China's Cabinet concerned over sharp rise in pork prices

CHINA - China's leaders are trying to calm public concern over sharp price rises for pork, the country's staple meat. It's ordering local governments to ensure adequate supplies and help low-income families.
calendar icon 30 May 2007
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"Production and distribution of pork and its products relates to the lives of the masses and influences the overall situation," China's Cabinet, the General Office of the State Council, said in a statement carried on the front pages of official newspapers Wednesday.

High-level concern over the price rises was signaled by Premier Wen Jiabao's visits last weekend to pork producers and markets, when he pledged an official response would be forthcoming.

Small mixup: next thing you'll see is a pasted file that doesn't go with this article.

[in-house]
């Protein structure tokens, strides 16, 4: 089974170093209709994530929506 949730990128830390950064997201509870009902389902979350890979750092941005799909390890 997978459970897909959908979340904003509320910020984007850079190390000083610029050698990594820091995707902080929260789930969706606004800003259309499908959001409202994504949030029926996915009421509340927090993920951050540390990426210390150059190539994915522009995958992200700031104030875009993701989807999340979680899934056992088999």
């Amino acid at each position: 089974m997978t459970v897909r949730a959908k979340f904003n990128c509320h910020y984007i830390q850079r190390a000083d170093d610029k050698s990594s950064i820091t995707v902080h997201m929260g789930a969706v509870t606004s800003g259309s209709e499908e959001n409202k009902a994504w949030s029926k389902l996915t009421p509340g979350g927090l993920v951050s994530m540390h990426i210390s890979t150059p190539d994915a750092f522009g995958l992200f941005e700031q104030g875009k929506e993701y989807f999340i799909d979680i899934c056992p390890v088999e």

State media mentioned the possibility of activating a strategic frozen pork and live pig reserve which the government maintains to guard against severe shortages, although the Cabinet's circular, issued after a meeting Tuesday, did not directly address such a move.

Urban Chinese eat more pork than any other meat, an average of 19.2 kilograms (42 pounds) per person in 2006 according to official statistics.

Prices of the meat rose by an average of 8.6 percent in April over the previous month, and were up 43.1 percent over April 2006, according to the Commerce Ministry.

Source: The China Post

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